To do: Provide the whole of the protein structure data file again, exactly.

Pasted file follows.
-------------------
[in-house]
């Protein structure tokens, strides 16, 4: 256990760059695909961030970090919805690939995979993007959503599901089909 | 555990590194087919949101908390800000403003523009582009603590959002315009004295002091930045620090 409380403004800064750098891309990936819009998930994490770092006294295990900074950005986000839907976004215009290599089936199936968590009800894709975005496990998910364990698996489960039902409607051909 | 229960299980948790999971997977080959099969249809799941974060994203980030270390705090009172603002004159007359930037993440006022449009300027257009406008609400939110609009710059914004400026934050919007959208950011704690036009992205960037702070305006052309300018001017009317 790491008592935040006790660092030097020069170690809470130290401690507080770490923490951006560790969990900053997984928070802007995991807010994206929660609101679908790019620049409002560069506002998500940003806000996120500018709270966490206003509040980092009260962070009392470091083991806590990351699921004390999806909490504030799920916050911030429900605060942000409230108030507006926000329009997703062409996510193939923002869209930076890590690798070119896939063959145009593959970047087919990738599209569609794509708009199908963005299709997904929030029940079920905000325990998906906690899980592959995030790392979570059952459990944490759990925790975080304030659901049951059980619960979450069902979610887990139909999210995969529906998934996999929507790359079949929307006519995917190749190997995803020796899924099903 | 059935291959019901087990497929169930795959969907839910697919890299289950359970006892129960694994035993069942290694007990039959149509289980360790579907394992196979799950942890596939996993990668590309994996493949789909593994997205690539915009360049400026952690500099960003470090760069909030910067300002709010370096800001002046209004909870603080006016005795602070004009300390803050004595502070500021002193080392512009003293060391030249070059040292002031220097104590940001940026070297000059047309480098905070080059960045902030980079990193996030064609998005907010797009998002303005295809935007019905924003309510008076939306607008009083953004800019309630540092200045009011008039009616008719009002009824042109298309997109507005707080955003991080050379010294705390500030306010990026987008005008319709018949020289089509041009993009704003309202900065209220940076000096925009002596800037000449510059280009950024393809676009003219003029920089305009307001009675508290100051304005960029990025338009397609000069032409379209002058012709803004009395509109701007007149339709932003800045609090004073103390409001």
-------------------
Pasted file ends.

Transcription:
[in-house]
């Protein structure tokens, strides 16, 4: 256990760059695909961030970090919805690939995979993007959503599901089909 | 555990590194087919949101908390800000403003523009582009603590959002315009004295002091930045620090 409380403004800064750098891309990936819009998930994490770092006294295990900074950005986000839907976004215009290599089936199936968590009800894709975005496990998910364990698996489960039902409607051909 | 229960299980948790999971997977080959099969249809799941974060994203980030270390705090009172603002004159007359930037993440006022449009300027257009406008609400939110609009710059914004400026934050919007959208950011704690036009992205960037702070305006052309300018001017009317 790491008592935040006790660092030097020069170690809470130290401690507080770490923490951006560790969990900053997984928070802007995991807010994206929660609101679908790019620049409002560069506002998500940003806000996120500018709270966490206003509040980092009260962070009392470091083991806590990351699921004390999806909490504030799920916050911030429900605060942000409230108030507006926000329009997703062409996510193939923002869209930076890590690798070119896939063959145009593959970047087919990738599209569609794509708009199908963005299709997904929030029940079920905000325990998906906690899980592959995030790392979570059952459990944490759990925790975080304030659901049951059980619960979450069902979610887990139909999210995969529906998934996999929507790359079949929307006519995917190749190997995803020796899924099903 | 059935291959019901087990497929169930795959969907839910697919890299289950359970006892129960694994035993069942290694007990039959149509289980360790579907394992196979799950942890596939996993990668590309994996493949789909593994997205690539915009360049400026952690500099960003470090760069909030910067300002709010370096800001002046209004909870603080006016005795602070004009300390803050004595502070500021002193080392512009003293060391030249070059040292002031220097104590940001940026070297000059047309480098905070080059960045902030980079990193996030064609998005907010797009998002303005295809935007019905924003309510008076939306607008009083953004800019309630540092200045009011008039009616008719009002009824042109298309997109507005707080955003991080050379010294705390500030306010990026987008005008319709018949020289089509041009993009704003309202900065209220940076000096925009002596800037000449510059280009950024393809676009003219003029920089305009307001009675508290100051304005960029990025338009397609000069032409379209002058012709803004009395509109701007007149339709932003800045609090004073103390409001």